Well, number one is to know who the right people on the team are and what services they're providing for you so you can get the best utilization out of them. Number two, track everything. And if you don't like tracking things, hire a VA or hire somebody else that's gonna help you because even outside of what the book keepers doing, there's still so much that needs to be tracked in a business. So leads sales, conversion, average transaction price, these are all things that are not glamorous, but they need to be tracked. Because it, it makes decision making so much easier in your business when you have the data in front of you. And I'll be the first to admit when we start working with a client, and we're, we tell them, Okay, we're going to implement a system that's going to track your your customer acquisition rate, they look at us, like, say what you're gonna do what, and then we show them what it looks like. And, you know, if I always joke with them, and I say, okay, these first few months are like when you turn your shower on, and it's ice cold, and you jump in, but then it starts to warm up. And then pretty soon, the showers nice and hot and steamy. And you're like, Oh, this is amazing. Okay, that's what it's like when you first implement some of these systems, because you might have been doing many, many years of the same way that your team is used to your you're used to. And, but trust me, it's so worth it to track all of these things. So you know, how much can you spend to acquire a lead? How much you know, what's your customer lifetime value? What these are all things that you hear? And they're like, how does that help me? Well, when you get somebody like my skill set on your team, I can just look at that and be like, oh, we'll change that move that, you know, and all of a sudden your revenues increased by 20%. So all of those things super important. And having the bookkeeper and having them be a, an active part of your team. And you said you meet with her or bookkeeper once a month. That's awesome. So for us, we email our clients every Friday, even if there's nothing even if there's no questions, we just say, Hey, your account looks great. Hope you have a good weekend. Because what that does is it reminds them even though we're a virtual company, we want you to think we're just down the hall, right? We want to be part of your business, because that's how we can do our job, the best way possible, is to hear Oh, um, the CEO went and bought office supplies and used her personal card. Well, in our head, we're like, Hey, that's a write off. And it's not going to flow through on the business checking account. So I need to get a copy of that receipt to put it in owner. You know, like, for us, we hear those things. We're like, hey, we didn't do anything, we need something. But if we're just an afterthought, and we're not part of the business, we don't hear those things and you lose out right. So keep an open line of communication with your bookkeeper and set up those systems. You should have an SOP for accounts payable accounts receivable, invoicing collections, month, end reconciliations, the different types of reports that you need to see how you process payroll, how your people submit their time, like, yes, it's, it's a lot. But if you can get all that stuff set up, it's this whole big chunk of stuff floating around in your head gets a home and you can focus on the other stuff in your business, that's going to create new revenue streams, more more clients, and profit and all that other good stuff. And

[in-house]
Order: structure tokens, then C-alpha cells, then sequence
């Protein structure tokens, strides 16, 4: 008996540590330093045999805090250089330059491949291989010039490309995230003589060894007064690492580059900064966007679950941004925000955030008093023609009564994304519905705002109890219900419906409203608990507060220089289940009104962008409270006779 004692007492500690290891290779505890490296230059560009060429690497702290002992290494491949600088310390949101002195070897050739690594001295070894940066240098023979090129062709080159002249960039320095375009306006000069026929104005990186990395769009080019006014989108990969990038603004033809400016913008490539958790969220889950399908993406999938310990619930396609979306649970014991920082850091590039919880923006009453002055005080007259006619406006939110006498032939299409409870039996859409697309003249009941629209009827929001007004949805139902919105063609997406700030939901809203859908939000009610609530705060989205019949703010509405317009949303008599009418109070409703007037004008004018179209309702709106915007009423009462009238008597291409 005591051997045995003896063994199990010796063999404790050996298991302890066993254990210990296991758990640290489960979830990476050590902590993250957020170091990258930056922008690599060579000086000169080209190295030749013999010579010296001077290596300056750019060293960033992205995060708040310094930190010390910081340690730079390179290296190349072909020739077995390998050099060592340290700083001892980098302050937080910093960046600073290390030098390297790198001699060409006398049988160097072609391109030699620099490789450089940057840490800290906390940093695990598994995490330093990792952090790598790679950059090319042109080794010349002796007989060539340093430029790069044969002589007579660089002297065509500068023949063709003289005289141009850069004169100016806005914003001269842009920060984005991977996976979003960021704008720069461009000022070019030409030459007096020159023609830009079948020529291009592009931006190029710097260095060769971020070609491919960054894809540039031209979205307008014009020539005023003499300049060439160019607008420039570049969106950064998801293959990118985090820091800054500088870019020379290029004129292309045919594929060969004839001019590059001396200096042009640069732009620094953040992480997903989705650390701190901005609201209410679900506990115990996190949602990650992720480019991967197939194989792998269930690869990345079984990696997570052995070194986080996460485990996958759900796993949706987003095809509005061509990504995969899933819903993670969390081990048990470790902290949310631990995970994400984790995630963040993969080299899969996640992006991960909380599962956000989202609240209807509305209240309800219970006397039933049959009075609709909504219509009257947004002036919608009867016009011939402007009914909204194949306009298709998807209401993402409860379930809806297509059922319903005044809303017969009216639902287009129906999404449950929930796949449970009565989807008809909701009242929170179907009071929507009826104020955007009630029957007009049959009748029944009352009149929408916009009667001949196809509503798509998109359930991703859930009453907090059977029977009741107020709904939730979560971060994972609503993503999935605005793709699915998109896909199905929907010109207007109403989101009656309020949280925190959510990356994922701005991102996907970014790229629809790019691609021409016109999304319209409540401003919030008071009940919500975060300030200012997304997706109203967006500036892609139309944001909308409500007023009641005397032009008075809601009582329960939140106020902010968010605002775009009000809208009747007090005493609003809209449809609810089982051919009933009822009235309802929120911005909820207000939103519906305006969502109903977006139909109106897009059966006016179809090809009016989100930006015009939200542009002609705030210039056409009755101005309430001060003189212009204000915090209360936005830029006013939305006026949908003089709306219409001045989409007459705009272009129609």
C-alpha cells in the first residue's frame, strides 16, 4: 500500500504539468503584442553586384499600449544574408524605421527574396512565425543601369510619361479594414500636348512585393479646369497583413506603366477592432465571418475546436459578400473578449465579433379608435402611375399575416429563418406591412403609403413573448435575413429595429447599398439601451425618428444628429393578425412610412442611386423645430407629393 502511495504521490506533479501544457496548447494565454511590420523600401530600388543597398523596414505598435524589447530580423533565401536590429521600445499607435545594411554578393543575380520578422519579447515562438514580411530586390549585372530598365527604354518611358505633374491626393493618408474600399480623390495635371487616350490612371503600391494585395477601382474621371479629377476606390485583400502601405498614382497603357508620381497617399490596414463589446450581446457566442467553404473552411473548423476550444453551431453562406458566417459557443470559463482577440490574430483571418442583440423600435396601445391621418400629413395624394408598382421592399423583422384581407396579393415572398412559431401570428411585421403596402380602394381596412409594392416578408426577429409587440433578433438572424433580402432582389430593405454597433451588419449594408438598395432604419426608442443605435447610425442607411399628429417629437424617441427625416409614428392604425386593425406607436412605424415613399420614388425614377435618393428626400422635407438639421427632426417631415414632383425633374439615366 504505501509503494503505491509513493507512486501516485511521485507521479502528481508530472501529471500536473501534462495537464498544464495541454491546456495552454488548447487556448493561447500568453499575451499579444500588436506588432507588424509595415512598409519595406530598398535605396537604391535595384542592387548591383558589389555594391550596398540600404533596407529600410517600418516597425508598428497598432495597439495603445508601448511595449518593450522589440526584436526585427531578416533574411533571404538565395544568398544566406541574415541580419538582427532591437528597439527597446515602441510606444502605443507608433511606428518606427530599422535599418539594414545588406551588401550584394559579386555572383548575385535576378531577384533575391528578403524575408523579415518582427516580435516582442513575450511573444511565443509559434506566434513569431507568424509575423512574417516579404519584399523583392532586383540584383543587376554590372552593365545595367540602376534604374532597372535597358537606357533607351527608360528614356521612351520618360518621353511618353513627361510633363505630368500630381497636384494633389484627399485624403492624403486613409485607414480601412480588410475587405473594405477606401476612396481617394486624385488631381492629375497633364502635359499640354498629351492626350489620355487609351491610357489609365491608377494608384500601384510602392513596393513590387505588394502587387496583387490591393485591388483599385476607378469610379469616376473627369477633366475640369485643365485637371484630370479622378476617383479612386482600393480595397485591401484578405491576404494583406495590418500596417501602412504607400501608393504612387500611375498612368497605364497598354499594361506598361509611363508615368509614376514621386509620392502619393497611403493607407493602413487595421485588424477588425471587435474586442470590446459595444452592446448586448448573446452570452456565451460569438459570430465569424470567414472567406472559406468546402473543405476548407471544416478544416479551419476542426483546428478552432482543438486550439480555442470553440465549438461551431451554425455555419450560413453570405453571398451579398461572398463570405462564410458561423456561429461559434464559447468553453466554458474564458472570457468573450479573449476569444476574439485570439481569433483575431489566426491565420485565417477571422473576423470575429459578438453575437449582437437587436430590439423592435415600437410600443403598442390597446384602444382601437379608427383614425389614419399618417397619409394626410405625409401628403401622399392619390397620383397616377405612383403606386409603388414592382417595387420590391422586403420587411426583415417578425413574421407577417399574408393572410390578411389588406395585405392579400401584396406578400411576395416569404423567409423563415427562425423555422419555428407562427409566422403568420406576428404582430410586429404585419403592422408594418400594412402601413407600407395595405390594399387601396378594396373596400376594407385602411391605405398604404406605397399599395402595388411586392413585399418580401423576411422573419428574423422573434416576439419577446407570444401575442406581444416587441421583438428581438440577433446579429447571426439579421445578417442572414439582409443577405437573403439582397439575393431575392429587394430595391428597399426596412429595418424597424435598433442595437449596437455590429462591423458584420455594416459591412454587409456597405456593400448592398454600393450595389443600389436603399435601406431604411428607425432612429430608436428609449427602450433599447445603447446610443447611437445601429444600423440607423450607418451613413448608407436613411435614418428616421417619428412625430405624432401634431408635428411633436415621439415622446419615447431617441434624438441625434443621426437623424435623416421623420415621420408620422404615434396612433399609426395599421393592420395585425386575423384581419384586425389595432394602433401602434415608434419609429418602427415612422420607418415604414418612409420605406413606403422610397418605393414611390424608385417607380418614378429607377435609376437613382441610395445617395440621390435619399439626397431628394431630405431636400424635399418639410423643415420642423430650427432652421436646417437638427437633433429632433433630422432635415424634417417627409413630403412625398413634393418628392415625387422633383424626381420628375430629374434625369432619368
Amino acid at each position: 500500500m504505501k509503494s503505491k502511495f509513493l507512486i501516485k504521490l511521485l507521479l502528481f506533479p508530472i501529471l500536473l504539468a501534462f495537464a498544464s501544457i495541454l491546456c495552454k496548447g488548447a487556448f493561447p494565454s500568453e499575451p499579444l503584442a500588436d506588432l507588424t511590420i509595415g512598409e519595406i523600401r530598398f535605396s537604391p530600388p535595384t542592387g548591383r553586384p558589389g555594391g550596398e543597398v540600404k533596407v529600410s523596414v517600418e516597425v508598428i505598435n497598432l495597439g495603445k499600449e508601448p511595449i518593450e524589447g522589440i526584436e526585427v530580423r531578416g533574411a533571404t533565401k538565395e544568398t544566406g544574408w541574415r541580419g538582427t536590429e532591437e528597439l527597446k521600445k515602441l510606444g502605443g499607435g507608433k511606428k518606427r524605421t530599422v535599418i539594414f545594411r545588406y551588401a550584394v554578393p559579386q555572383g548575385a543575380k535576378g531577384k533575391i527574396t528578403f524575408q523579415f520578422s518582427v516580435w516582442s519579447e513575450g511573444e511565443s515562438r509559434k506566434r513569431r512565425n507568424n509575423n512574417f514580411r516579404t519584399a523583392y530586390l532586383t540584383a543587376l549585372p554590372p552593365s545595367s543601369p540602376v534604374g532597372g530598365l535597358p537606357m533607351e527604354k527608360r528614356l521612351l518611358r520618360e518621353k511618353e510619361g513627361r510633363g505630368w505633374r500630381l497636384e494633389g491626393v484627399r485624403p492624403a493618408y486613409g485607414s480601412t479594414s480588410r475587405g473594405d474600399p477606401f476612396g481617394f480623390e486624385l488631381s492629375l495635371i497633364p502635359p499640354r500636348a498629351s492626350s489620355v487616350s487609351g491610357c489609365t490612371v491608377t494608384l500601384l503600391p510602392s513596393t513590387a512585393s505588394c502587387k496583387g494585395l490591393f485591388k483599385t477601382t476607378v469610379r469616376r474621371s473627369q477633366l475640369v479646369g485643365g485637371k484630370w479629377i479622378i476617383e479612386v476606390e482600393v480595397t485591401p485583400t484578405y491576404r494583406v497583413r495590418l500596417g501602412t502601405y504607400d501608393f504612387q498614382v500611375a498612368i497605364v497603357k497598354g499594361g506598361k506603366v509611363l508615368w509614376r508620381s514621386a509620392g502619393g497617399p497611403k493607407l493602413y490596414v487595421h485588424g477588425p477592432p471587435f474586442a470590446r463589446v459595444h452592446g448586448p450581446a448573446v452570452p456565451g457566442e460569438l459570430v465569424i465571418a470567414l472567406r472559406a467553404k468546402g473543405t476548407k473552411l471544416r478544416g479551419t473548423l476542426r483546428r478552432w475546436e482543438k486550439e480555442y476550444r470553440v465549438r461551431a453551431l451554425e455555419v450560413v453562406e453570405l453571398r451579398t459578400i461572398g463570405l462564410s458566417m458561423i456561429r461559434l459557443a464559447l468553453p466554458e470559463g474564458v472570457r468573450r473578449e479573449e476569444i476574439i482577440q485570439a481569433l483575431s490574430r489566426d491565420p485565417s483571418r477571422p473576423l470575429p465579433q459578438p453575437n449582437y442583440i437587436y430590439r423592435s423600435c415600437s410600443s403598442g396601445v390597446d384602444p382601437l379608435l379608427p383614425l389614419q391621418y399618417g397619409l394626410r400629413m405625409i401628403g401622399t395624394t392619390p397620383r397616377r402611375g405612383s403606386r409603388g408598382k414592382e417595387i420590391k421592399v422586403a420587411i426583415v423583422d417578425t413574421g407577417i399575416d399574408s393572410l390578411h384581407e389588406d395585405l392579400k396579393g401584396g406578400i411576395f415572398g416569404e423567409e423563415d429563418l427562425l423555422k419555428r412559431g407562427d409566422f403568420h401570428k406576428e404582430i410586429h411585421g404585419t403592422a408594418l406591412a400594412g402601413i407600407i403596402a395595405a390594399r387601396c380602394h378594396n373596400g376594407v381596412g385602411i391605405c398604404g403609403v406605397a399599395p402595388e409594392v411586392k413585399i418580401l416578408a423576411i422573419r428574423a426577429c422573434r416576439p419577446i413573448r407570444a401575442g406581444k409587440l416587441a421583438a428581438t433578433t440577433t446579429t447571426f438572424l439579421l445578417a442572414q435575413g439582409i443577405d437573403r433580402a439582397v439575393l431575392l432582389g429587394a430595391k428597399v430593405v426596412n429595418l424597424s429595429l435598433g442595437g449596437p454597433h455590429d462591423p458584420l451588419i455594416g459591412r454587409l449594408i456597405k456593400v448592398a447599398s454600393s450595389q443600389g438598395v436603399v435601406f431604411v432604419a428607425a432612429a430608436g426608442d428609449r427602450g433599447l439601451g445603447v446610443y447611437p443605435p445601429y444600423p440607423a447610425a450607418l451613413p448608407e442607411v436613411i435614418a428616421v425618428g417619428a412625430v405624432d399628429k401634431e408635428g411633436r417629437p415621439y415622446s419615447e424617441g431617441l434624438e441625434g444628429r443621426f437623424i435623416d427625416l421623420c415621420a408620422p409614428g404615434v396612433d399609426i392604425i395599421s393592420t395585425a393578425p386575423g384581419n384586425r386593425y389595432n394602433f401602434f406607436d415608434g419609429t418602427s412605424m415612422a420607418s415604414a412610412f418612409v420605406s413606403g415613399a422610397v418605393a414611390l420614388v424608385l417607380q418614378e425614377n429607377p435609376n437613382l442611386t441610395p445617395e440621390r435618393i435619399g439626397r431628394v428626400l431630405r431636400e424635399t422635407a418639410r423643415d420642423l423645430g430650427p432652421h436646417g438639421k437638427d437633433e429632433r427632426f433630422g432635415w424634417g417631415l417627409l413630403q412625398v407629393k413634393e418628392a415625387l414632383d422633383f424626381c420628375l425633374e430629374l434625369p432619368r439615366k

when you're at probably seven figures, it's time to look at a fractional CFO, because they're going to help you with creating predictable profits, they're going to help you implement the next level of reporting that you need to have in your business. And they're going to be the one that you know, as your business grows, you're going to have a bigger team underneath you and a lot of the conversations about the direction of the company, and how you're using the the funds in the business, you can't have that conversation with a lot of people on your team. And so having this this fractional CFO to have those conversations with bounce ideas off of or say, Hey, I thought of this great revenue generating revenue stream. Well, your CFO is gonna go and run the numbers for you and come back and be like, yes, that's great or no, that doesn't work, things like that, that as you start to grow, you really need that that higher level skill set in your business. And then they're also that kind of quarterback between all of your other financial people. So your CFO will manage your bookkeeper, your CFO will work with your tax prepare and whatever your tax strategy is, your CFO implements it, your financial advisor, same thing. So the CFO is really the quarterback of your whole financial pillar in your business. And they're the ones that connect the dots so that it's one less thing on your to do list as the business So that's just a quick list of some, a few things, guys, that's it. I know it's a lot, but know